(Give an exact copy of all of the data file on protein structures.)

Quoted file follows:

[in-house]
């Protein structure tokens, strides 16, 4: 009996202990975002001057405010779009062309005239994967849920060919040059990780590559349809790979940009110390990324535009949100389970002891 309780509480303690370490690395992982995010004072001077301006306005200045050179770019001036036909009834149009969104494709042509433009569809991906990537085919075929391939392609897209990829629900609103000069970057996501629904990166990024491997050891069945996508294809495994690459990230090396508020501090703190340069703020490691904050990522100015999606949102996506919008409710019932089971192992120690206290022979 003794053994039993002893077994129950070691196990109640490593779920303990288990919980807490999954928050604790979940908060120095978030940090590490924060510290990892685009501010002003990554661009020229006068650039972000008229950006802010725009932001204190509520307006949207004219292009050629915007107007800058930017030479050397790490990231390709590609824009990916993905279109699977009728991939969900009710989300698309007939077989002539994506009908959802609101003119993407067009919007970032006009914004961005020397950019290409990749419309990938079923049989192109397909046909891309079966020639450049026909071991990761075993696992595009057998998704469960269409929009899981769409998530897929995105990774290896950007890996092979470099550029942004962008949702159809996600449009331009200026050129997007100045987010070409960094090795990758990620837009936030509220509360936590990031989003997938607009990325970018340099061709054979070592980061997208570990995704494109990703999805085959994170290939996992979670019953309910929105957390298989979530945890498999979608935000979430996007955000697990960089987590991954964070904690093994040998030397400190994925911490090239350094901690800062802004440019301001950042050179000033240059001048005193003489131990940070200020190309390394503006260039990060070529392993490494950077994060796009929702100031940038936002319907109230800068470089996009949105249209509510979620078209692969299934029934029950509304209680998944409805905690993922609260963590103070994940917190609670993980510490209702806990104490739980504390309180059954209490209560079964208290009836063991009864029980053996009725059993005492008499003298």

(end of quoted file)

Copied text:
[in-house]
């Protein structure tokens, strides 16, 4: 009996202990975002001057405010779009062309005239994967849920060919040059990780590559349809790979940009110390990324535009949100389970002891 309780509480303690370490690395992982995010004072001077301006306005200045050179770019001036036909009834149009969104494709042509433009569809991906990537085919075929391939392609897209990829629900609103000069970057996501629904990166990024491997050891069945996508294809495994690459990230090396508020501090703190340069703020490691904050990522100015999606949102996506919008409710019932089971192992120690206290022979 003794053994039993002893077994129950070691196990109640490593779920303990288990919980807490999954928050604790979940908060120095978030940090590490924060510290990892685009501010002003990554661009020229006068650039972000008229950006802010725009932001204190509520307006949207004219292009050629915007107007800058930017030479050397790490990231390709590609824009990916993905279109699977009728991939969900009710989300698309007939077989002539994506009908959802609101003119993407067009919007970032006009914004961005020397950019290409990749419309990938079923049989192109397909046909891309079966020639450049026909071991990761075993696992595009057998998704469960269409929009899981769409998530897929995105990774290896950007890996092979470099550029942004962008949702159809996600449009331009200026050129997007100045987010070409960094090795990758990620837009936030509220509360936590990031989003997938607009990325970018340099061709054979070592980061997208570990995704494109990703999805085959994170290939996992979670019953309910929105957390298989979530945890498999979608935000979430996007955000697990960089987590991954964070904690093994040998030397400190994925911490090239350094901690800062802004440019301001950042050179000033240059001048005193003489131990940070200020190309390394503006260039990060070529392993490494950077994060796009929702100031940038936002319907109230800068470089996009949105249209509510979620078209692969299934029934029950509304209680998944409805905690993922609260963590103070994940917190609670993980510490209702806990104490739980504390309180059954209490209560079964208290009836063991009864029980053996009725059993005492008499003298």